- The Washington Times - Monday, February 20, 2006

Just too much

Martha Stewart believes her version of NBC’s popular reality show “The Apprentice” (featuring Donald Trump) flopped this past fall because the franchise was overexposed.

Her “Apprentice” was supposed to be the sole show, starting out by having her fire Mr. Trump on the air, reports Associated Press citing a quote from Miss Stewart in the current Newsweek, out yesterday.

“Having two ‘Apprentices’ was as unfair to him as it was unfair to me,” she said.

“But Donald really wanted to stay on.”

Mr. Trump, however, begged to differ.

“Why would somebody fire me from the No. 1 show in television? She just can’t seem to take failure,” Mr. Trump told the Dallas Business Journal.

“The fact is, her show failed. She tried hard but she obviously didn’t have it.”

Last month, Miss Stewart lost an appeal, ending her criminal case for lying about a stock sale that sent her to jail for five months and nearly six months of house arrest. Her company’s stock was down by more than half during the past year, but the company is doing better now, and “we’re back in spirit and in business dealings,” she said.

NBC’s small victory

While NBC executives are currently licking their wounds after the trouncing of the network’s Winter Olympics coverage by Fox’s megahit “American Idol,” there is one place where the Olympics are hammering Simon Cowell and company — the Web.

The audience for NBCOlympics.com was more than four times larger than that seen on IdolOnFox.com, “American Idol’s” companion site, during the week that ended Feb. 12, according to Nielsen//NetRatings, the trade publication MediaWeek reports.

IdolOnFox.com generated just over 500,000 visitors during that week, while NBCOlympics.com pulled in 2.3 million users.

NBCOlympics.com’s audience figure is 55 percent larger than that of the comparable week four years ago during the 2002 Olympics in Salt Lake City, Utah.

Of course, a sporting event such as the Olympic Games lends itself to the Internet, as fans read up on each day’s events, particularly given the six- to eight-hour time difference between the United States and Turin, Italy.

For “Idol” fans, though, most of the series enjoyment appears to be visual — i.e. watching its steady stream of good, bad and ugly singing performances.

“On the Web, the Olympics is more popular than ‘American Idol,’ demonstrating the different ways in which people are consuming the Internet and television,” said Jon Gibs, director of media, Nielsen//NetRatings.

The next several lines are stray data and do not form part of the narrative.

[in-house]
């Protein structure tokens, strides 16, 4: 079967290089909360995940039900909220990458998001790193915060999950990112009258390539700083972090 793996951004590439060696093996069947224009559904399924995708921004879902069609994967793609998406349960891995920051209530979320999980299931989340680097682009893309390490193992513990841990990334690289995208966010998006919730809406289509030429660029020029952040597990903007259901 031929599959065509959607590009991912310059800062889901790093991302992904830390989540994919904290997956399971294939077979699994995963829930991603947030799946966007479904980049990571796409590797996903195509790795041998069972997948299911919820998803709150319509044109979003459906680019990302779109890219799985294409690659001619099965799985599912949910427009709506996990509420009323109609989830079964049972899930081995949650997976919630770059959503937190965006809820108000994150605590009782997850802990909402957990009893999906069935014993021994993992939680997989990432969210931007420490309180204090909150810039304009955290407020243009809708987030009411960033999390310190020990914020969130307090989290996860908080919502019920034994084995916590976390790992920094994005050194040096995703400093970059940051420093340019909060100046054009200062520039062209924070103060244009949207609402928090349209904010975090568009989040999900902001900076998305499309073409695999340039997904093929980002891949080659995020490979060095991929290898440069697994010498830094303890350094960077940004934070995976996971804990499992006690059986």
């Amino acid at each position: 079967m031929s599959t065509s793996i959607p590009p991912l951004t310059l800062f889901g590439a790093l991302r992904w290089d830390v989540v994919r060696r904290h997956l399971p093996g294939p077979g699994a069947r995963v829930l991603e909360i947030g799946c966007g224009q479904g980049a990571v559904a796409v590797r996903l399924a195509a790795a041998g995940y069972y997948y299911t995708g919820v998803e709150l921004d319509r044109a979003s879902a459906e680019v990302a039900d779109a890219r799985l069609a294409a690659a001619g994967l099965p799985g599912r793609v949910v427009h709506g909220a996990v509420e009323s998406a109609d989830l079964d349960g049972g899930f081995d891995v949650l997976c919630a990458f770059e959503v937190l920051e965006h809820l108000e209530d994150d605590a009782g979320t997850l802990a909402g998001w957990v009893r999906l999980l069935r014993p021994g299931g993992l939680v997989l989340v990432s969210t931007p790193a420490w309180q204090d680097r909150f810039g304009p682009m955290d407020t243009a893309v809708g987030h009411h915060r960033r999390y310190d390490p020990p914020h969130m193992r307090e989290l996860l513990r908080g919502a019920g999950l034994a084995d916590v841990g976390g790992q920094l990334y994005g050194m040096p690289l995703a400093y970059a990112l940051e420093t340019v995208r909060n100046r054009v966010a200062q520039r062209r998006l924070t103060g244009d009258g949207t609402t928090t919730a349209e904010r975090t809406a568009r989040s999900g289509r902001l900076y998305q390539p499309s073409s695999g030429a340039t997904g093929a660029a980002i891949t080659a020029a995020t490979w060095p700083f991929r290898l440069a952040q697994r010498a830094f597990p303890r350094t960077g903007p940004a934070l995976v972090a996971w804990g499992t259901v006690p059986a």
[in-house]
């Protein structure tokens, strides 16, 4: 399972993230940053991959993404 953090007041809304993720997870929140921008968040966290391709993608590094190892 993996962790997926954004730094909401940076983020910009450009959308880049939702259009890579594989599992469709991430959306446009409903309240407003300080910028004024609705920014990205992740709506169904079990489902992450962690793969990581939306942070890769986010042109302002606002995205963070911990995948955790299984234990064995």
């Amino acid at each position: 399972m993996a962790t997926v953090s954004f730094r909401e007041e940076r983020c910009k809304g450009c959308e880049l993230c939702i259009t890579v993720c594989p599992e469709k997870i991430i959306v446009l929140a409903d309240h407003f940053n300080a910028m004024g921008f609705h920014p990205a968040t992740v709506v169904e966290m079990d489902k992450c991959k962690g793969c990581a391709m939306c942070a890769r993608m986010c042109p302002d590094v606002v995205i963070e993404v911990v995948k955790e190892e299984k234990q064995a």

“With the time zone difference between Torino and the U.S., American Olympic fans are checking scores online at work before heading home to watch the games on TV.”

Fox, however, has nothing to fear. Beginning this evening “Idol” expands to three nights — Tuesday, Wednesday and Thursday at 8 — as viewers vote to keep or cast off the remaining 24 finalists in the coming weeks.

The new “American Idol” will be crowned during May sweeps.

‘Party’s‘ over

After just two original airings, UPN’s new Tuesday night reality series “Get This Party Started” has been pulled by the network.

“Party,” which centered on the antics of an elite team of party planners to the stars led by special events coordinator Lara Shriftman, debuted Feb. 7 to dismal ratings that apparently grew worse in its second week, reports TVWeek.com.

Tonight, UPNwill air the Martin Lawrence feature film “Black Knight” in “Party’s” 8 o’clock slot.

‘Kitty’ sittin’ pretty

Hello Kitty, the feline icon of cuteness, is coming to television in a series that will air in more than 15 countries, the character’s creator said yesterday.

“Hello Kitty, Stamp Village,” a 26-part clay animation series on the adventures of the mouthless tabby and her pals, will be completed this month and will air in Asia, Europe and North America, the Sanrio company said.

“The plan is to target a world market. So the program will be created in an easy format to dub or narrate into foreign languages,” Sanrio spokesman Kazuo Tohmatsu told Agence France-Presse.

Hello Kitty, which began in 1974 in Japan as a moon-faced cartoon cat on a coin purse, has become a global phenomenon with more than 50,000 different products on sale in 60 countries.

Compiled by Robyn-Denise Yourse from Web and wire reports.

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